AP Photo/Adel Hana
Palestinians wave their national flags during a rally to demand the end of Palestinian political divisions, at the main square of Gaza City, in the northern Gaza Strip, Tuesday, April 22. Palestinians have been divided since 2007 when Hamas took control of the Gaza Strip from forces loyal to Palestinian President Mahmoud Abbas of Fatah. Since then Hamas rules Gaza while Abbas governs some areas in the West Bank. Several attempts at reconciliation failed.
As of Wednesday, April 23, 2014
GAZA CITY, Gaza Strip —The rival Palestinian factions Hamas and Fatah on Wednesday agreed to form a unity government and hold new elections, making a new attempt to overcome a seven-year split that has left them divided between two governments.
While the announcement was greeted with smiles and celebrations, it remained unclear how the plan would succeed where previous attempts at unity have failed. It also added new complications to U.S. efforts to broker a peace deal between Israel and the Palestinians.
Israel and the West consider Hamas a terrorist group. Hamas, which is sworn to Israel’s destruction, has killed hundreds of Israelis in bombings and shootings over the past two decades.
Earlier Wednesday, Israeli Prime Minister Benjamin Netanyahu accused Palestinian President Mahmoud Abbas of sabotaging peace efforts by seeking rapprochement with Hamas.
“Instead of moving into peace with Israel, he’s moving into peace with Hamas,” Netanyahu said. “He has to choose. Does he want peace with Hamas or peace with Israel? You can have one but not the other. I hope he chooses peace, so far he hasn’t done so.”
Hamas seized Gaza from Abbas’ forces in 2007, leaving him with only parts of the West Bank. Both sides have become entrenched in their territories, setting up respective governments and their own security forces. The division is a major obstacle to Abbas’ goal of establishing an independent state in the West Bank and Gaza, with east Jerusalem as their capital. Israel captured all three areas in 1967.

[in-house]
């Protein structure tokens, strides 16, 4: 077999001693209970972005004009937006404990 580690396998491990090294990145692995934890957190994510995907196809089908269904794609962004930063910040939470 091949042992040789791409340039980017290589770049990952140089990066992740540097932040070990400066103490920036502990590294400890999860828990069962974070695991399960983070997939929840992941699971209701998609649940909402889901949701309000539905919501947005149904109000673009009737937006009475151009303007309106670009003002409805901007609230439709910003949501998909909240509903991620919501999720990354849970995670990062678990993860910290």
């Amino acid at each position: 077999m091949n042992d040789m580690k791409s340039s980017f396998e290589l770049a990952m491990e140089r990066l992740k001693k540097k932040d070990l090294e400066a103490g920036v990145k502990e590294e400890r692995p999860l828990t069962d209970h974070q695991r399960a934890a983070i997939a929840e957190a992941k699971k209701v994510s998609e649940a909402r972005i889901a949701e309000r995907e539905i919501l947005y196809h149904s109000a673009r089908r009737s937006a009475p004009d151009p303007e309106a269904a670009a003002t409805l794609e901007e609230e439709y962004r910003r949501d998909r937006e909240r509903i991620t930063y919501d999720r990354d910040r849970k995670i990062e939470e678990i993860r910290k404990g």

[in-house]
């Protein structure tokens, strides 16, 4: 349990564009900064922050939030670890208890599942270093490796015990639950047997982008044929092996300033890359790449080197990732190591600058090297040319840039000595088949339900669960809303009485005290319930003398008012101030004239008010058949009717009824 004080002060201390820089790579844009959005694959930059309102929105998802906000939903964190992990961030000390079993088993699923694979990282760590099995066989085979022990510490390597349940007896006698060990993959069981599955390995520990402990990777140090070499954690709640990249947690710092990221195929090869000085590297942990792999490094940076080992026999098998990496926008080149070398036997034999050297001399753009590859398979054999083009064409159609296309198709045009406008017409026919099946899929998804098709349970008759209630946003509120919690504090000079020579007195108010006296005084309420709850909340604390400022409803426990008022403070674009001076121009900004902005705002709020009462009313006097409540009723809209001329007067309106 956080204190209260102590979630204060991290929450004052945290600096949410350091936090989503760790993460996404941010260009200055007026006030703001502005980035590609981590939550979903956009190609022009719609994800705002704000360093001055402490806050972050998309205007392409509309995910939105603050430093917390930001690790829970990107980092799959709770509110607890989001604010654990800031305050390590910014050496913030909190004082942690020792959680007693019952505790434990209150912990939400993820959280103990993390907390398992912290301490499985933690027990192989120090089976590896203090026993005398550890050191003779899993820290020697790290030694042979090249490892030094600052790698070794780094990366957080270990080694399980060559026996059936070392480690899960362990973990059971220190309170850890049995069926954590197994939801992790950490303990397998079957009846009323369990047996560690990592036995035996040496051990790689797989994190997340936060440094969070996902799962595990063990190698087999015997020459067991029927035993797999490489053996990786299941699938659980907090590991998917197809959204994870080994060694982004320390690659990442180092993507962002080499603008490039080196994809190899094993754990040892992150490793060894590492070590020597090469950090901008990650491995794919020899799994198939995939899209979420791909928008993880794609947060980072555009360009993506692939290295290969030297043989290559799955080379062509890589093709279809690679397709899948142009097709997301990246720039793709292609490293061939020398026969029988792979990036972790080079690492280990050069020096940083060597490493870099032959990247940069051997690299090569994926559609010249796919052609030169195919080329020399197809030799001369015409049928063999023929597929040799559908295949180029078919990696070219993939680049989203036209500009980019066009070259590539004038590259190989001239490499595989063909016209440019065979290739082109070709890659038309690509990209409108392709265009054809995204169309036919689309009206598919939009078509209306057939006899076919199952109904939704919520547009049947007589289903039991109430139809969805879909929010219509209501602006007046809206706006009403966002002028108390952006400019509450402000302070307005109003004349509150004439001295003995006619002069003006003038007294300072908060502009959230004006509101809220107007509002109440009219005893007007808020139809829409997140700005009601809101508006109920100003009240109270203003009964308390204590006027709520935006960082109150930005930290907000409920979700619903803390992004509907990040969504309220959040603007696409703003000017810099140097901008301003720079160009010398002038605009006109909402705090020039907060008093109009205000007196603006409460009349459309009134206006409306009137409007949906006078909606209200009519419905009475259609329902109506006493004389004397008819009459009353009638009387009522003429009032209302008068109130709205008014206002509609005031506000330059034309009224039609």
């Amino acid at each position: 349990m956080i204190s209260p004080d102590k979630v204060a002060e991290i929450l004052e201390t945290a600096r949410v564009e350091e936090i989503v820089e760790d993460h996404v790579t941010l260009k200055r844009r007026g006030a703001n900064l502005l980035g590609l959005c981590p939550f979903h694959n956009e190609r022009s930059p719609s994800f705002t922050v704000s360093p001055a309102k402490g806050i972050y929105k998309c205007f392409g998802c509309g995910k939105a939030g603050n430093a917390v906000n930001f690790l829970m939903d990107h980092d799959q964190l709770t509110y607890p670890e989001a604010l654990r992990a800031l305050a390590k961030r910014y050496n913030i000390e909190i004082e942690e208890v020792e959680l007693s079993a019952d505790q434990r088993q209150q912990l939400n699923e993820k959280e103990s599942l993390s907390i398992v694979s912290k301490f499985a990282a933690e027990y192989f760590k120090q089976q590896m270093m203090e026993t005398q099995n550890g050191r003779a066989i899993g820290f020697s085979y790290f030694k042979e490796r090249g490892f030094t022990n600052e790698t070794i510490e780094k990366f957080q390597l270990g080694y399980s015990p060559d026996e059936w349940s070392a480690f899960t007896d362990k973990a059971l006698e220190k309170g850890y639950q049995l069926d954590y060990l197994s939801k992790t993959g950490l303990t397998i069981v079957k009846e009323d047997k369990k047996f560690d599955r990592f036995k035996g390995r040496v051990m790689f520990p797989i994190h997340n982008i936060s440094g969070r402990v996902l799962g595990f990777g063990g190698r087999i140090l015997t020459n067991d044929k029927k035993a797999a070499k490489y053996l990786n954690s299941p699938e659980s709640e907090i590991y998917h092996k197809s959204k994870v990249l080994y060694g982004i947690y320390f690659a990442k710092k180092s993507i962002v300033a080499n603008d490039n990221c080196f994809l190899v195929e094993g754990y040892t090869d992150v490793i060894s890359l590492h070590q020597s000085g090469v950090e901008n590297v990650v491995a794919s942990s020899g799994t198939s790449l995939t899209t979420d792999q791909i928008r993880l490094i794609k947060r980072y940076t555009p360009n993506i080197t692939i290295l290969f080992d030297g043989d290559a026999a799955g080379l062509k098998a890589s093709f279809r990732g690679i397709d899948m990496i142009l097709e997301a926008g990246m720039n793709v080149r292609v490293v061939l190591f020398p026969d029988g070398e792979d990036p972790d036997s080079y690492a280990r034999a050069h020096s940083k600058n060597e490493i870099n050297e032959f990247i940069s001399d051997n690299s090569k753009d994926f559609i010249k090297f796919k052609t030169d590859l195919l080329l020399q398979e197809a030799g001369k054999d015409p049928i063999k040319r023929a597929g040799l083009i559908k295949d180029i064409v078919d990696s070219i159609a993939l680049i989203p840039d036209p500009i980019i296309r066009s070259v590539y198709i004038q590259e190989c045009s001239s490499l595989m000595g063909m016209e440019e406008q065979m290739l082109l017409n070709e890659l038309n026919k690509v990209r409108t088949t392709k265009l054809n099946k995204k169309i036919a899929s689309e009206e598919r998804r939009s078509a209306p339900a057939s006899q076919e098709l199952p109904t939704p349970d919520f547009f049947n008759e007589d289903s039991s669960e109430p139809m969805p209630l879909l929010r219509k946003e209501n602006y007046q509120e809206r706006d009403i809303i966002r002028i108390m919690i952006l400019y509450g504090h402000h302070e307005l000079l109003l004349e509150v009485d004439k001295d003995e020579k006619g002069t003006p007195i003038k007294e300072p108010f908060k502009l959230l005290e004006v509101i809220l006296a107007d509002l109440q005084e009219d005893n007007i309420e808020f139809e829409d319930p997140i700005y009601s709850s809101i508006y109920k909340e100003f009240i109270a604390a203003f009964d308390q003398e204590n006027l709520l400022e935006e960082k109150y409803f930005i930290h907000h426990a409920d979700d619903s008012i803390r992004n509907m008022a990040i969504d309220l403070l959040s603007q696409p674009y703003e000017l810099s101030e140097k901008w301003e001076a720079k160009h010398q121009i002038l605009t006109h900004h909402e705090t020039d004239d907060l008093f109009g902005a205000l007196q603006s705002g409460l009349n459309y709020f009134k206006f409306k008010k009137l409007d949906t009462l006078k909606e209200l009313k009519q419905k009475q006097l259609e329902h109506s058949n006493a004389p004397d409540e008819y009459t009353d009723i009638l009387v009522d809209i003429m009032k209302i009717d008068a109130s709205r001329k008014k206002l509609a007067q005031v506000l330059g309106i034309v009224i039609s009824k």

The reconciliation deal was announced by Ismail Haniyeh, prime minister of the Hamas government, and Abbas’ envoy, Azzam al-Ahmed of Fatah.
“We agreed on a timetable to end the split,” Haniyeh said at a joint news conference.
He said the sides planned to form an interim government within five weeks. Presidential and parliamentary elections should be held on the same date, “at the earliest six months after forming the government.”
Similar agreements have been reached in principle in the past. But they were never implemented due to deep differences.
Adding to the tensions, an Israeli airstrike hit the northern Gaza Strip, missing its target but wounding at least three bystanders, officials said.
Medical official Ashraf al-Kidreh says the airstrike targeted two men riding a motorcycle, but that the missile missed its target and wounded a 50-year-old man and two daughters.
The Israeli military confirmed the airstrike, saying “a hit was not identified.”
The air force often carries out airstrikes on suspected militants. Earlier this week, Gaza militants attempted two attacks on Israeli soldiers followed by a rocket barrage on southern Israel.
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